In­vest DIY: How to re­act to a bear

Ex­pe­ri­enc­ing your first bear mar­ket? Pan­ick­ing? That won’t help you much. In­vest­ment ex­pert Si­mon Brown has ex­pe­ri­enced fall­ing mar­kets be­fore and pro­vides tips to guide you through a bear.

Finweek English Edition - - Contents - ed­i­to­rial@fin­

as I write this, a week or so ahead of you read­ing it, our lo­cal Top40 in­dex is off 20% from the in­tra-day highs of mid-Novem­ber 2017*. That is of­fi­cially a bear mar­ket, which is mea­sured as a 20% draw­down from a high. If you only started in­vest­ing post the global mar­ket melt­down of 2008/09, wel­come to your first bear mar­ket. Don’t panic.

Fall­ing mar­kets never feel nice – your in­vest­ments are los­ing value and you’re scared to put new money into the mar­ket in case things fall still lower. And, if enough peo­ple feel this way, the buy­ers largely dis­ap­pear and mar­kets head even lower.

The re­al­ity is that mar­ket sell-offs are usu­ally a com­mon event. But the last decade since the credit cri­sis has not been a nor­mal mar­ket – fed by record-low in­ter­est rates (neg­a­tive in some quar­ters) and mas­sive quan­ti­ta­tive eas­ing (gov­ern­ment buy­ing of bonds to flood mar­kets with cash). Gen­er­ally, a mar­ket will ex­pe­ri­ence a 10% draw­down ev­ery cou­ple of years, with a 10% to 15% draw­down ev­ery five years, and a +20% draw­down ev­ery five to ten years.

The re­ally big hit­ters – as we saw in 2008/09, with global mar­kets off be­tween 40% and 50% – are rarer events, with only two in the last 100 years (the pre­vi­ous was 1929).

So, what we’re see­ing play out in our lo­cal, and other global, mar­kets is some­thing that should be fairly com­mon, al­beit not for the last decade. New­bies to the mar­ket have never seen any­thing like it – and are pan­ick­ing in some cases. But, as I al­ways say, while pan­ick­ing is some­times use­ful, it’s only re­ally use­ful in a cri­sis – and a gen­tle bear mar­ket is not a cri­sis.

Im­por­tant to note about this bear mar­ket is that it has not been driven by a cri­sis. As such, it’s very un­likely that we’ll see an­other 40% sell-off. Crises are mostly driven by out-of-con­trol debt and, aside from gov­ern­ments around the world, we’re not see­ing ex­ces­sive cor­po­rate or per­sonal debt lev­els. More­over, gov­ern­ment debt is man­age­able as they con­trol the print­ing presses. Not a great so­lu­tion, but it works.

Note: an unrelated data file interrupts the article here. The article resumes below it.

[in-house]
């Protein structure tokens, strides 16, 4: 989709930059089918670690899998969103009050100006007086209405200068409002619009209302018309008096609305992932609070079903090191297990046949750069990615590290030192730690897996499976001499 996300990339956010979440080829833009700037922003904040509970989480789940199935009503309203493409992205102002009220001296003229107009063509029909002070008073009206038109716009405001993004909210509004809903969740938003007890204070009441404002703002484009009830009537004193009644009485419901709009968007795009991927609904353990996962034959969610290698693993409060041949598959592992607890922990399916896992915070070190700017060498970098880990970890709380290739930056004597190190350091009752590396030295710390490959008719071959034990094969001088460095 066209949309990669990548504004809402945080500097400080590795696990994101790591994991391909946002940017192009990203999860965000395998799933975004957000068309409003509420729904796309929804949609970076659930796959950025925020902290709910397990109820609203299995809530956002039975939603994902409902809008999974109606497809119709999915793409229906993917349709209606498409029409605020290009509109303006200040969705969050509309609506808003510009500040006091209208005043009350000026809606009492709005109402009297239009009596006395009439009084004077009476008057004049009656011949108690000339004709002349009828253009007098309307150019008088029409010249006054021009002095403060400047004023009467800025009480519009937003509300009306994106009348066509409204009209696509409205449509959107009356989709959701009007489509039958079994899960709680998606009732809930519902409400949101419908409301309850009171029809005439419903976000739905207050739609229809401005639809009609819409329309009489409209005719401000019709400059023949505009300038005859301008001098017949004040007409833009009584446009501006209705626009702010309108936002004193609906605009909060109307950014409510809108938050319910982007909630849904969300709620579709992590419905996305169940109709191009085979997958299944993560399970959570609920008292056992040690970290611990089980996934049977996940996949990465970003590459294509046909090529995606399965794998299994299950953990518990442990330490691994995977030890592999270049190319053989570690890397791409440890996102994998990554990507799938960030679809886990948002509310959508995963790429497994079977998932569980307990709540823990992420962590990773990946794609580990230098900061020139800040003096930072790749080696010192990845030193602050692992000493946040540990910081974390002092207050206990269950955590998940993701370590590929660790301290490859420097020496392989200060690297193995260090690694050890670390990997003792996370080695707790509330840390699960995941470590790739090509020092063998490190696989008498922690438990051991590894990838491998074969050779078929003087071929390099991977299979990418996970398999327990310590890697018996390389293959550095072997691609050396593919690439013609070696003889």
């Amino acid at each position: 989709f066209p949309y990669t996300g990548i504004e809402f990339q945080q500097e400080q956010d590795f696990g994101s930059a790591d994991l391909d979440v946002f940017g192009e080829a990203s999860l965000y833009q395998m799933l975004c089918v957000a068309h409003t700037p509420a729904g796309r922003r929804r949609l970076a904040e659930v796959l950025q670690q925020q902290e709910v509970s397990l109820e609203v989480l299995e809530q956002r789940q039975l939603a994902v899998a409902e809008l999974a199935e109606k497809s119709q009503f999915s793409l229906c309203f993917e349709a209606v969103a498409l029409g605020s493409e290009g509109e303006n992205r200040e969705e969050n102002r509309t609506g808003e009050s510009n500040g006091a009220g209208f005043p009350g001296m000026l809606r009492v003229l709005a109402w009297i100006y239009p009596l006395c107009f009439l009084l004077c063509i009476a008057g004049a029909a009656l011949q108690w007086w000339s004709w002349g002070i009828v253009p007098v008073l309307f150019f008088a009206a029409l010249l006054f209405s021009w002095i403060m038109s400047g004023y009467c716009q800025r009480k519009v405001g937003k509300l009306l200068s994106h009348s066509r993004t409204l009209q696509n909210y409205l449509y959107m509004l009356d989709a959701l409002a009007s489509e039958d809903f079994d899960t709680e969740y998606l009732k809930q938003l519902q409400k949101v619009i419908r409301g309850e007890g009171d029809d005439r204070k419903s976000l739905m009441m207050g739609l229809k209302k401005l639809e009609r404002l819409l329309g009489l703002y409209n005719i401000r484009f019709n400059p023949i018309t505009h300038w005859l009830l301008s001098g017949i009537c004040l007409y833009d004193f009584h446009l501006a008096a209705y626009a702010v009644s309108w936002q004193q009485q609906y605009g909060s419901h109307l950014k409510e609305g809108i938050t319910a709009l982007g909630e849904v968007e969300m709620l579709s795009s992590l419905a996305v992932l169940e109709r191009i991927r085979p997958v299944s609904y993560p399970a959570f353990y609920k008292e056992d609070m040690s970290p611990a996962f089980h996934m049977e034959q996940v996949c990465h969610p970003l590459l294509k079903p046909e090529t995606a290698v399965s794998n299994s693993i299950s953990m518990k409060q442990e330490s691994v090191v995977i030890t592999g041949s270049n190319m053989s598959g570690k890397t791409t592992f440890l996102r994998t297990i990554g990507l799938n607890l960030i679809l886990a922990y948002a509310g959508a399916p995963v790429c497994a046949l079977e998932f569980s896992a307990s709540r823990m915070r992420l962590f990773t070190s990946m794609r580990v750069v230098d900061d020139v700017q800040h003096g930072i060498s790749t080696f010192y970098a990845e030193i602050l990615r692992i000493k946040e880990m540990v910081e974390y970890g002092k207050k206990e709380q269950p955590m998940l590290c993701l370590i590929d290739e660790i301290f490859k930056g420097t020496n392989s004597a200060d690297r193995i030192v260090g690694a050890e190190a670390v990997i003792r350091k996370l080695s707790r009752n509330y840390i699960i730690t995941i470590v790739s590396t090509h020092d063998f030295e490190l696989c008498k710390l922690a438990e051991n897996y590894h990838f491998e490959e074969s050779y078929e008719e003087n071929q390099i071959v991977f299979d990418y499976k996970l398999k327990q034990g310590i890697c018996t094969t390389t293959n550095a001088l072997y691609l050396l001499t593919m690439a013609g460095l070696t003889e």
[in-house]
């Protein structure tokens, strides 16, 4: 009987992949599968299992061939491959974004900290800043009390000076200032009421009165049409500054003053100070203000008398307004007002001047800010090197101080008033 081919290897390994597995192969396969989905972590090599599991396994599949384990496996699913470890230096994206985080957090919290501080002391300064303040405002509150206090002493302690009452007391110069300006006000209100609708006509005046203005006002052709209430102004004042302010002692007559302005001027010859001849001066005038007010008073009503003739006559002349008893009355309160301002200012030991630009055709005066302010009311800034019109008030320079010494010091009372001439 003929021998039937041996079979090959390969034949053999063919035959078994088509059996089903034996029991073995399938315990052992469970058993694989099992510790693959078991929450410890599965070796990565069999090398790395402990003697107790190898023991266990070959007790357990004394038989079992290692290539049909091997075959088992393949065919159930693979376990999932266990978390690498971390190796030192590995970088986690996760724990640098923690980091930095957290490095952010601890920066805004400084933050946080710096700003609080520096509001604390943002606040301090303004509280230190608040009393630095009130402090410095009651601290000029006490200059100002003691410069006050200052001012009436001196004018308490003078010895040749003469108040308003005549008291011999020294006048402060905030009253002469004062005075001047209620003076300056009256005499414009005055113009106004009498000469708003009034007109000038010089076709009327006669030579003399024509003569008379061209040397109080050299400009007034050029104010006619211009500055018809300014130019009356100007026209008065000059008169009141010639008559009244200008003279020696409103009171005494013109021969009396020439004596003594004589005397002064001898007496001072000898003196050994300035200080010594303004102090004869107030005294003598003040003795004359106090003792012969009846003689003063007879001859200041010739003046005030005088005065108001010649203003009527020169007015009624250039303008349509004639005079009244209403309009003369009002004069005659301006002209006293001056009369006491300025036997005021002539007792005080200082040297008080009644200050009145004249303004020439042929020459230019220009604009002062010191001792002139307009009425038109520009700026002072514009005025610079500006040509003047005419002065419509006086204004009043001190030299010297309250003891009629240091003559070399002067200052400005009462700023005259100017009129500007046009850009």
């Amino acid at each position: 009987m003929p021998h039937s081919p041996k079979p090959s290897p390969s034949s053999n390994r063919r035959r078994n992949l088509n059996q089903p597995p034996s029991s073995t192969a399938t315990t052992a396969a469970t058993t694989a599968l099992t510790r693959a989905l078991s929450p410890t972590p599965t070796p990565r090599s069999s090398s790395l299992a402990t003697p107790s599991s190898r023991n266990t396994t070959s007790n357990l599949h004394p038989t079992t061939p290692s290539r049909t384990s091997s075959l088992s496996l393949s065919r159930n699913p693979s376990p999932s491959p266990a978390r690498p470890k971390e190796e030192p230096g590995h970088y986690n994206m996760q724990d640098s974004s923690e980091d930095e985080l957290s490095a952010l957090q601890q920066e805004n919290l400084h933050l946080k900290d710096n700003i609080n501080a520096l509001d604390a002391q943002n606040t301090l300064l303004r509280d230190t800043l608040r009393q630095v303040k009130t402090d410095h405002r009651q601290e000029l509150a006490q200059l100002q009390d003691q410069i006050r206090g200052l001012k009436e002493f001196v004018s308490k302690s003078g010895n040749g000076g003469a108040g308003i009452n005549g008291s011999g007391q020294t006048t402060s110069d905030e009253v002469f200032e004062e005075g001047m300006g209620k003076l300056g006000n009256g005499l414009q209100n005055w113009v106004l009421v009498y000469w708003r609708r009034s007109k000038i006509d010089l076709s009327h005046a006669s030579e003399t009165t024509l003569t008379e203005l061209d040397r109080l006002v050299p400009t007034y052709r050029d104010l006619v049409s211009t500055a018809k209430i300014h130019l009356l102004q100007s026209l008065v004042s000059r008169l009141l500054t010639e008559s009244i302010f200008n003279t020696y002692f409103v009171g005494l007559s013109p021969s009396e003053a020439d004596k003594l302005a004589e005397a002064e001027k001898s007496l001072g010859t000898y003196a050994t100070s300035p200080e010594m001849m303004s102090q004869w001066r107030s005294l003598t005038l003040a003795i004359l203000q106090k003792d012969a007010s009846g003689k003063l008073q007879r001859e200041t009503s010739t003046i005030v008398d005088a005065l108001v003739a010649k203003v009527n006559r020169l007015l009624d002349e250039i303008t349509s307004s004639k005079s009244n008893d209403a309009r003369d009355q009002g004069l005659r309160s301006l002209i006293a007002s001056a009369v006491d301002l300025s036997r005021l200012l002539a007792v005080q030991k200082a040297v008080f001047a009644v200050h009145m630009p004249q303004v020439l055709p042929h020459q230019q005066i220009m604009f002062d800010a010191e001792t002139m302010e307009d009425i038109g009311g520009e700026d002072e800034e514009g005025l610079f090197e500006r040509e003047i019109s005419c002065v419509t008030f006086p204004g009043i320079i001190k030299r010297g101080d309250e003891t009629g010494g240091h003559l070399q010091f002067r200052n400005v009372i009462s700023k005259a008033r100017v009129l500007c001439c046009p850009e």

That said, I am also not say­ing the bear is over. We could go lower, or per­haps ex­pe­ri­ence an­other side­ways pe­riod of go­ing nowhere slowly – as we’ve seen for much of the last five years. I sus­pect the driver here is go­ing to be US mar­kets that are still in a bull phase, even af­ter the re­cent sell-off. If those mar­kets con­tinue to sell off, it would very likely re­sult in us head­ing lower.

So, what’s an in­vestor to do?

The same as al­ways: Con­tinue with your ex­change-traded fund (ETF) pur­chases and buy the qual­ity shares, mak­ing sure you leave the dogs alone. If you’re wor­ried the qual­ity may get still cheaper – and it may – you can place some cheeky bids be­low cur­rent lev­els. Our mar­ket is very cheap on al­most any val­u­a­tion met­ric, but, as al­ways, I am pretty much fully in­vested. I have some buy or­ders in on stocks I like and, as I have pre­vi­ously writ­ten, I am avoid­ing small- and mid-cap stocks.

So, sit back and take in your first bear mar­ket. Re­mem­ber the de­tails so you can re­gale your grand­kids one day when they ask about the great bear of 2018. Ex­cept, they prob­a­bly won’t be ask­ing about the 2018 bear be­cause on long-term charts we can hardly even see these bears. In­stead, you should re­lax and re­mem­ber bear mar­kets hap­pen, but they also pass in time. (Also see p.22.)

*By the time I had fin­ished writ­ing the col­umn the mar­ket was green. ■

Fall­ing mar­kets never feel nice – your in­vest­ments are los­ing value and you’re scared to put new money into the mar­ket in case things fall still lower.

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